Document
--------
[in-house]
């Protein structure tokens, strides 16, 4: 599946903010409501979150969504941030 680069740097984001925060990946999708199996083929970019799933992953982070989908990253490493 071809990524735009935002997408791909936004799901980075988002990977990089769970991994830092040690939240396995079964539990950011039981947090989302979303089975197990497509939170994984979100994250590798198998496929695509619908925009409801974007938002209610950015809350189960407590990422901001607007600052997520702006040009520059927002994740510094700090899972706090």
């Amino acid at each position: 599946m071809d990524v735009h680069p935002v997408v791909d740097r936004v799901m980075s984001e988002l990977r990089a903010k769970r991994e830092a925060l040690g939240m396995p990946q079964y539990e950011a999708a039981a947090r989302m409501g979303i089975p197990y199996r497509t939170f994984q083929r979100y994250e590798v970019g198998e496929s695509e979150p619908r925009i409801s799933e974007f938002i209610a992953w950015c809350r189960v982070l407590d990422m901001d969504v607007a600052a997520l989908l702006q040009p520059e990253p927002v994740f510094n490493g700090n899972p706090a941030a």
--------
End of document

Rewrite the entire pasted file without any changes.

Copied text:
[in-house]
């Protein structure tokens, strides 16, 4: 599946903010409501979150969504941030 680069740097984001925060990946999708199996083929970019799933992953982070989908990253490493 071809990524735009935002997408791909936004799901980075988002990977990089769970991994830092040690939240396995079964539990950011039981947090989302979303089975197990497509939170994984979100994250590798198998496929695509619908925009409801974007938002209610950015809350189960407590990422901001607007600052997520702006040009520059927002994740510094700090899972706090």
């Amino acid at each position: 599946m071809d990524v735009h680069p935002v997408v791909d740097r936004v799901m980075s984001e988002l990977r990089a903010k769970r991994e830092a925060l040690g939240m396995p990946q079964y539990e950011a999708a039981a947090r989302m409501g979303i089975p197990y199996r497509t939170f994984q083929r979100y994250e590798v970019g198998e496929s695509e979150p619908r925009i409801s799933e974007f938002i209610a992953w950015c809350r189960v982070l407590d990422m901001d969504v607007a600052a997520l989908l702006q040009p520059e990253p927002v994740f510094n490493g700090n899972p706090a941030a």